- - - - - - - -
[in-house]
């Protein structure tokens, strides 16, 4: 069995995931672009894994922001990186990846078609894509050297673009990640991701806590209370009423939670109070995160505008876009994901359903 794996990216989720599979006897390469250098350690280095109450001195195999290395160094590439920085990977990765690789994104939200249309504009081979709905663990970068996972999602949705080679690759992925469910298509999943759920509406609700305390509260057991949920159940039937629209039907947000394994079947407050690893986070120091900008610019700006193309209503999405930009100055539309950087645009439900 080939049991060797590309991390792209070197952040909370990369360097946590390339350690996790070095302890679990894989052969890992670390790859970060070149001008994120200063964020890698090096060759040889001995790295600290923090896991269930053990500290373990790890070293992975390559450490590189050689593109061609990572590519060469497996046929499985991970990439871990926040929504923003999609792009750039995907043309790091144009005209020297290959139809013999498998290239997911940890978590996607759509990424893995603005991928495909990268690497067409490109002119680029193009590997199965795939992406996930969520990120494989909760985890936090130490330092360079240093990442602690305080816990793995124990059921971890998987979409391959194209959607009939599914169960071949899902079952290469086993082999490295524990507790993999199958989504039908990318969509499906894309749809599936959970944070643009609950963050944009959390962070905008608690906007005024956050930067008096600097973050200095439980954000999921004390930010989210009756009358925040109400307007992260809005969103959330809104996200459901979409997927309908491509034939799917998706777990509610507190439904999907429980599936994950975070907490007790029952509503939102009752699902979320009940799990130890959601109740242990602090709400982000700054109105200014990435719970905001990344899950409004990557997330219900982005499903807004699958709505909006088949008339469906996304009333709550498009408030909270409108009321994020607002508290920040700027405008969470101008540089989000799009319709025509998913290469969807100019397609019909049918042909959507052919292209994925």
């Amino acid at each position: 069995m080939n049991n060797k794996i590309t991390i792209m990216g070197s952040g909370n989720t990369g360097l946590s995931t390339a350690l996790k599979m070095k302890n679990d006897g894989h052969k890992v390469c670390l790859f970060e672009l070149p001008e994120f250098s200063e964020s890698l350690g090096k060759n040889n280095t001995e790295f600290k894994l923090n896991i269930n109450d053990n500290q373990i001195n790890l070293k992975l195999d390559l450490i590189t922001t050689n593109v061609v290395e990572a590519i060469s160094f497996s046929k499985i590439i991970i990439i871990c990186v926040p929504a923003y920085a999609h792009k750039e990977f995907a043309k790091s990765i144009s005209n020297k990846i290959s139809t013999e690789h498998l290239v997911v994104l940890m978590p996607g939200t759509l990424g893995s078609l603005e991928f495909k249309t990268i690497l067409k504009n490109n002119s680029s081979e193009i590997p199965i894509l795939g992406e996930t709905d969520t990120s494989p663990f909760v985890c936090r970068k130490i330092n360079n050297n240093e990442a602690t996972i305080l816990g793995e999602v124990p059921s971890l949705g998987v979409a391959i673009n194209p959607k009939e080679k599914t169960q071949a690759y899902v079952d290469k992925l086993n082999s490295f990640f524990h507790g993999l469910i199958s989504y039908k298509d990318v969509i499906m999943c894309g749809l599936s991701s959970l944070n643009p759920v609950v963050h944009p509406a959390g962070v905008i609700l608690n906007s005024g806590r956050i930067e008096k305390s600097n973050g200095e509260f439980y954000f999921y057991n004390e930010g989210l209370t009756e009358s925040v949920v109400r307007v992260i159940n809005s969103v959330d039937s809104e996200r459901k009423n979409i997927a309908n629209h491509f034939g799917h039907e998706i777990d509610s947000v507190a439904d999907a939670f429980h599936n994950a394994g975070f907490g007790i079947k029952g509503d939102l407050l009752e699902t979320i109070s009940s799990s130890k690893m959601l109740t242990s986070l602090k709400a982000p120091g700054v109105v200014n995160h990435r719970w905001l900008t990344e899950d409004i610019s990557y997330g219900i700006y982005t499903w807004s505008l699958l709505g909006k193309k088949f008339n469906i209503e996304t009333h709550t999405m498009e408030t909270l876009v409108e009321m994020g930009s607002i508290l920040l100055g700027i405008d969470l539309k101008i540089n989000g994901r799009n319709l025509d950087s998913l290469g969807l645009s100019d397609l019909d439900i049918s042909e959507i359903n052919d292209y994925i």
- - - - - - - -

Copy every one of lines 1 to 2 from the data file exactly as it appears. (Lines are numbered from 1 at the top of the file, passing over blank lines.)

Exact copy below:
[in-house]
């Protein structure tokens, strides 16, 4: 069995995931672009894994922001990186990846078609894509050297673009990640991701806590209370009423939670109070995160505008876009994901359903 794996990216989720599979006897390469250098350690280095109450001195195999290395160094590439920085990977990765690789994104939200249309504009081979709905663990970068996972999602949705080679690759992925469910298509999943759920509406609700305390509260057991949920159940039937629209039907947000394994079947407050690893986070120091900008610019700006193309209503999405930009100055539309950087645009439900 080939049991060797590309991390792209070197952040909370990369360097946590390339350690996790070095302890679990894989052969890992670390790859970060070149001008994120200063964020890698090096060759040889001995790295600290923090896991269930053990500290373990790890070293992975390559450490590189050689593109061609990572590519060469497996046929499985991970990439871990926040929504923003999609792009750039995907043309790091144009005209020297290959139809013999498998290239997911940890978590996607759509990424893995603005991928495909990268690497067409490109002119680029193009590997199965795939992406996930969520990120494989909760985890936090130490330092360079240093990442602690305080816990793995124990059921971890998987979409391959194209959607009939599914169960071949899902079952290469086993082999490295524990507790993999199958989504039908990318969509499906894309749809599936959970944070643009609950963050944009959390962070905008608690906007005024956050930067008096600097973050200095439980954000999921004390930010989210009756009358925040109400307007992260809005969103959330809104996200459901979409997927309908491509034939799917998706777990509610507190439904999907429980599936994950975070907490007790029952509503939102009752699902979320009940799990130890959601109740242990602090709400982000700054109105200014990435719970905001990344899950409004990557997330219900982005499903807004699958709505909006088949008339469906996304009333709550498009408030909270409108009321994020607002508290920040700027405008969470101008540089989000799009319709025509998913290469969807100019397609019909049918042909959507052919292209994925």